By doing this you accomplish a few things.  First you give players a fair understanding of what the game is about before they make a decision on weather or not to continue playing.  Second, you have explained the mechanics in a logical and useful way so players are able to survive in the world.  Next, it takes its time to teach these things, and does so in a manner, so you can understand them and will be able to remember.

And that brings me to the "hook."  What should Eve's hook be?  What would make someone want to continue playing after these events they've been through?  Simple, the players.  At the end of the tutorial, CCP should highlight some of the great accomplishments Eve players have reached over the years, making special mention of recent events.

Talk about how The Guiding Hand Social Club stole a fortune.  Talk about how The Mittani runs a corporation of 8000+ players, an alliance and coalition even larger, and how half of Eve hates him as a villain.  Talk about how Morning Maniac created a University, and how Kelduum Revaan runs it now.  Talk about Burn Jita (or whatever the big news event of the day is).  Talk about the fall of an alliance.  Talk about the CSM.  Talk about Chribba.  Whatever it is, talk about the players and their great accomplishments and failures.  After all, that's what makes Eve great, the players.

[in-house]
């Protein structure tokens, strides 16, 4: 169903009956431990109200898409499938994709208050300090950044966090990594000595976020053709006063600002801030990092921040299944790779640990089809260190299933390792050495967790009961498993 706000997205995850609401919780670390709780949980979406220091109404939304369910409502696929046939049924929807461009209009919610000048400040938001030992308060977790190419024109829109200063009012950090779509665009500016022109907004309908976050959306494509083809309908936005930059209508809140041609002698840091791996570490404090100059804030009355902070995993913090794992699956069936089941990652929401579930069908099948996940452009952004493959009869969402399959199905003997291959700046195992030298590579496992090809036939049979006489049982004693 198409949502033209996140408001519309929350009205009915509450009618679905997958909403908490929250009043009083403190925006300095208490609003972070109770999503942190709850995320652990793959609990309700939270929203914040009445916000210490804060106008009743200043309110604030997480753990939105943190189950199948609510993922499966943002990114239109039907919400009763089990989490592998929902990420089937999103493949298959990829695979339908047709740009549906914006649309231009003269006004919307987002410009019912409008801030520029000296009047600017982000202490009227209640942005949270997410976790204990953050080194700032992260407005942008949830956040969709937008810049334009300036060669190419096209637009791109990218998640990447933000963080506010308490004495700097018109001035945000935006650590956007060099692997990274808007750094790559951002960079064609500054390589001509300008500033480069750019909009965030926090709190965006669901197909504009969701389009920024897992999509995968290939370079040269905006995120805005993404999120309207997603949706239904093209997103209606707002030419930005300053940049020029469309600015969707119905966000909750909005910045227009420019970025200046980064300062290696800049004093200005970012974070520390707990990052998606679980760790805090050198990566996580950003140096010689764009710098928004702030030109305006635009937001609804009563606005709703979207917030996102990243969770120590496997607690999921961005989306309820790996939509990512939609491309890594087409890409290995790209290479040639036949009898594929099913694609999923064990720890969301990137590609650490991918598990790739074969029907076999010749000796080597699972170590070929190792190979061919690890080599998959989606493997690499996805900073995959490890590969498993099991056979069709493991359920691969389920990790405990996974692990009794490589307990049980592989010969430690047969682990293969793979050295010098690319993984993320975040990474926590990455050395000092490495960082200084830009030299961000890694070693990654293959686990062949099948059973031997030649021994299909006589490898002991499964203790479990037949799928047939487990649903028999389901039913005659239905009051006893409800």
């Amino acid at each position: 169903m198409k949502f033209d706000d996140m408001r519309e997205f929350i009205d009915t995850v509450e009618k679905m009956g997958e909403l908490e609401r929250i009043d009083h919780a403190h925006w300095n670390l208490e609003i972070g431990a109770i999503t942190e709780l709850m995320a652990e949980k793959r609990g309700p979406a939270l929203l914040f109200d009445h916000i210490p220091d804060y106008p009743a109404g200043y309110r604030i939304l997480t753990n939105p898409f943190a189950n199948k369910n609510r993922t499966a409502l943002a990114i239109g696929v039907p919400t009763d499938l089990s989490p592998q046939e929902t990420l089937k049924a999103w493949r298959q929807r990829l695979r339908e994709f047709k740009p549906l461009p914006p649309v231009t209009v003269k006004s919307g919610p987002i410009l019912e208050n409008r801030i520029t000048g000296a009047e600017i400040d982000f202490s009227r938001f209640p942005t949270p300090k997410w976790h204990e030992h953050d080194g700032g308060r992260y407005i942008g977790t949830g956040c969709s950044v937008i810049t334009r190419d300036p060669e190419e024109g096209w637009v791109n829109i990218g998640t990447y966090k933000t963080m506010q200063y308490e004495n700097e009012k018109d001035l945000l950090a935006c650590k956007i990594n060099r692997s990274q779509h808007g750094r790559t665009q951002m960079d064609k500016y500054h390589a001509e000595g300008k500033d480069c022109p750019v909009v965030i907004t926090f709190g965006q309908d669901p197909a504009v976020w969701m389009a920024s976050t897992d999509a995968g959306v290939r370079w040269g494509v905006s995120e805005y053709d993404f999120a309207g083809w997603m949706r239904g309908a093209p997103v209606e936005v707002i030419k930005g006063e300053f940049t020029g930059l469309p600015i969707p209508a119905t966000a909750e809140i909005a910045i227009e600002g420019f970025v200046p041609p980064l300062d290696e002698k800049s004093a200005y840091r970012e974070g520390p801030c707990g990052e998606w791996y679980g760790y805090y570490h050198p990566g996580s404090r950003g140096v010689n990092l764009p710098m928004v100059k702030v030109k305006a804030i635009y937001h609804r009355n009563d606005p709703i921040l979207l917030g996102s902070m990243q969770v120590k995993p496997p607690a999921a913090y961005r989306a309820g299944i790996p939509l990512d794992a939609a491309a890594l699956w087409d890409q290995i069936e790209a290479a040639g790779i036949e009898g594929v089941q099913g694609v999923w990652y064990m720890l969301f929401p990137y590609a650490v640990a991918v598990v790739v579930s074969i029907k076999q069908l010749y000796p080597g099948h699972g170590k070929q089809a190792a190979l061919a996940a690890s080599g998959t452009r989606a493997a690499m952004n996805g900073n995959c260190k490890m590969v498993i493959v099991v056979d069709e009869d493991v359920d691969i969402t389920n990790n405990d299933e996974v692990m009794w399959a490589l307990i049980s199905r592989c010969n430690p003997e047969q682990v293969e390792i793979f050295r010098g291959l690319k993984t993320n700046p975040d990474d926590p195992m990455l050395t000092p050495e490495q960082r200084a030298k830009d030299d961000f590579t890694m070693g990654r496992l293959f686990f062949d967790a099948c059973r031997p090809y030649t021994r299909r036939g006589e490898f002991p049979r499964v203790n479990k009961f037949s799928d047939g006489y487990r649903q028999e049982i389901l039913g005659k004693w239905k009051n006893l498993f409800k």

Then challenge the player to go make their mark on the galaxy.

New Player Experience Part 1

It's pretty well documented that the NPE in Eve is terrible.  It does absolutely nothing to familiarize the new Eve player to what Eve actually is.  I have a somewhat radical idea on how to fix that, so bear with me here.

This first post will talk about NPEs in general, what makes a good one, and what makes a bad one.  It will talk about specific games and how they succeed in those first few vital minutes, and about how Eve does none of this.  The second part of this post, which I hope to deliver tomorrow, will detail my plan to fix this.

For a start let me go through a few games I have played recently (MMO or otherwise) that have a great NPE.  Then we will talk about what makes a good NPE, why these games have it, and why Eve does not